A couple of extras from another disappointing day for the Twins:

    A message board at the entrance to the Twins’ clubhouse had an optimistic message on Sunday.

    “New dawn, new day, new month. Let’s go!” it read.

    Nice sentiment. As it turns out, May Day was more mayday for the Twins.

    The Twins’ 6-5 loss on Sunday, a game full of missed chances and squandered opportunities, was one of the more painful losses thus far. And now the Twins go on the road, where they’re losing at a historic rate.

    Minnesota is 1-10 on the road, its worst start in franchise history, and the worst by any American League team since Kansas City opened the 2006 season 0-12 away from home. Making matters worse: Now the Twins head to Houston, where they face Cy Young winner Dallas Keuchel — who is 17-0 at home since August 2014 — on Monday. 

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    The new month hasn’t changed Joe Mauer. Already off to one of the best starts of his career, Mauer collected two singles and a double on Sunday, and the double fell about 2 inches short of being a home run. Its bounce off the top of the padding in left field was so close, the umpires checked it on video to make certain it hadn’t gone out.

    The two singles give Mauer 22 on the season, just one short of Ian Kinsler’s 23 for the AL lead. And Mauer now has reached base 51 times, six ahead of Houston’s Jose Altuve for the AL lead. One big difference: each of the top five leaders in reaching base has scored at least 17 runs this season. Mauer, surrounded by an anemic Twins offense, reached 10 runs scored on Sunday.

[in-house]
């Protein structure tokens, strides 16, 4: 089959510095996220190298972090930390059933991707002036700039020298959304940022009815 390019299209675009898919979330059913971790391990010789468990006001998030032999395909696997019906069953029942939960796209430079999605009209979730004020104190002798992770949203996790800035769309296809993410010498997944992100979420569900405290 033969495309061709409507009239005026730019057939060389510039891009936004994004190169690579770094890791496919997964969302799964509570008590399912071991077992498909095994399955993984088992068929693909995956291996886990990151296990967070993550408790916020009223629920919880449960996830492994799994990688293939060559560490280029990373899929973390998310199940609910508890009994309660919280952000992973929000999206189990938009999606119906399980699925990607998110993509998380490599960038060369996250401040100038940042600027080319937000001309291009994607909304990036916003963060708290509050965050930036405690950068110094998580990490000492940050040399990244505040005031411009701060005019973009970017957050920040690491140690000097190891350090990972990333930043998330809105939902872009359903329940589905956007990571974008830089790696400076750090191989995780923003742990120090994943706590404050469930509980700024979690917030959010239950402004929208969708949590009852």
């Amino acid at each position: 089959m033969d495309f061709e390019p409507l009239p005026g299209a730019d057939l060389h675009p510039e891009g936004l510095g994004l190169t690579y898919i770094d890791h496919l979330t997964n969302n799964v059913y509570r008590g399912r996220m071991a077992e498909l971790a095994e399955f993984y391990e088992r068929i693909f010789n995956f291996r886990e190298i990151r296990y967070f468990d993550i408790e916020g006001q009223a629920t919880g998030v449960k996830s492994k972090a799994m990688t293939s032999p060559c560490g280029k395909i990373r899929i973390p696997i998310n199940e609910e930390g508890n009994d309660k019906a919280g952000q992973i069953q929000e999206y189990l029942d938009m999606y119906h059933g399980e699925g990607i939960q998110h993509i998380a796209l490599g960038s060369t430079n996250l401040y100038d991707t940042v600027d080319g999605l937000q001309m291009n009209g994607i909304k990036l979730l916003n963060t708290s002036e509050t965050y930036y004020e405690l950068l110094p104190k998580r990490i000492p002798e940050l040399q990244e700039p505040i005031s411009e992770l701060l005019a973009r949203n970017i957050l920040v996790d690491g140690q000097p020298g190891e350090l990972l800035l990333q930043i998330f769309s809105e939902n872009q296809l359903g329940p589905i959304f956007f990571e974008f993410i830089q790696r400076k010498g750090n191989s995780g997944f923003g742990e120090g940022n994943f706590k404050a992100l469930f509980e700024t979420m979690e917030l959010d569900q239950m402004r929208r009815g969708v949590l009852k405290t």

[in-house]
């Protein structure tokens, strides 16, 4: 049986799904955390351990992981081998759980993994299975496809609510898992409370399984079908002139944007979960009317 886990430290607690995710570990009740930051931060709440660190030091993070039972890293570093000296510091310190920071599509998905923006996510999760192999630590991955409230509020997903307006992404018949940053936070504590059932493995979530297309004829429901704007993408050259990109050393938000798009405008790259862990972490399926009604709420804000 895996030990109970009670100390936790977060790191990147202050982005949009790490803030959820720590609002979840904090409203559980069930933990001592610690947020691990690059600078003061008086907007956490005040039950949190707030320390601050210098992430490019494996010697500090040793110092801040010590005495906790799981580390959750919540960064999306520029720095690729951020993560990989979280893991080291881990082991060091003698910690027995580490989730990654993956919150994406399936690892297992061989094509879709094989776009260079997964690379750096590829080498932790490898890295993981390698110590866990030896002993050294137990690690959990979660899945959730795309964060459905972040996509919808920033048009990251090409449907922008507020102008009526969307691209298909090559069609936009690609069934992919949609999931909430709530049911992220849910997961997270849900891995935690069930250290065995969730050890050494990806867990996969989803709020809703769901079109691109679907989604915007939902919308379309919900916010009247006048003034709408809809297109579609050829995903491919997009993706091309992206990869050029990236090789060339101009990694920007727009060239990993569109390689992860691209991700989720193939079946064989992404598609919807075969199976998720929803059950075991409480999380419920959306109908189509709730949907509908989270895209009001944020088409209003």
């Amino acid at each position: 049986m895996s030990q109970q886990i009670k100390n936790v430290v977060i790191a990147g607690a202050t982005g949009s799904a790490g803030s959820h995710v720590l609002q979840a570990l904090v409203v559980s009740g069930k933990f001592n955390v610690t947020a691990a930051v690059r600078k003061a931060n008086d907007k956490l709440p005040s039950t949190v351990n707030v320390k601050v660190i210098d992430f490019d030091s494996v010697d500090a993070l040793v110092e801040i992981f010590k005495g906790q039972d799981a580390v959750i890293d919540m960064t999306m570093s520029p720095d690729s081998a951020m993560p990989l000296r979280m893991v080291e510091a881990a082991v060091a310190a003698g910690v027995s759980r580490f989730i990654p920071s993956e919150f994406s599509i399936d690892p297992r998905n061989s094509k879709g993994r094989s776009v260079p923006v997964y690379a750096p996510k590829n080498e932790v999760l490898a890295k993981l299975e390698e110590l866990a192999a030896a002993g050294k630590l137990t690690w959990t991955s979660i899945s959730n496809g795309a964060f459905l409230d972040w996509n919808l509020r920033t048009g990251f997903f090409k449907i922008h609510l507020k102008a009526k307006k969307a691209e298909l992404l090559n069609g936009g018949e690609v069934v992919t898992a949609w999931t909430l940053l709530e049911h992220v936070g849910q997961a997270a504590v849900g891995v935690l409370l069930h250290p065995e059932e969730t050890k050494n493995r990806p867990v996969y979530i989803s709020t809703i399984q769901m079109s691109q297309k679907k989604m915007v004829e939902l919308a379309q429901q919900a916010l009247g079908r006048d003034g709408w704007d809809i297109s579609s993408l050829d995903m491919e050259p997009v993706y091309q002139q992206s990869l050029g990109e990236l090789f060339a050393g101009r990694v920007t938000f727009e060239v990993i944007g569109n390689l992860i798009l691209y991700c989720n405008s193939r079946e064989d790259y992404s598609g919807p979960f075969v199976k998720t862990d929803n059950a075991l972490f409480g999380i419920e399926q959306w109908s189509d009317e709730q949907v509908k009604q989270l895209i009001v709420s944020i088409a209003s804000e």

How anemic is that offense? The Twins’ 80 runs score in April were their fewest since 1981 (not counting the strike-delayed 1995 season), and their 3.3 runs-per-game average is the fourth-worst in franchise history.

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    As the game ended, Molitor was out on the field conferring with the umpires about Miguel Sano’s ball into the corner, which turned into a double — and the final out. Nothing controversial, the manager said — he just can’t see the corner from the dugout.

    “I just wanted to make sure the ball came back out on the field cleanly without hitting a part of the field that was out of play,” he said.

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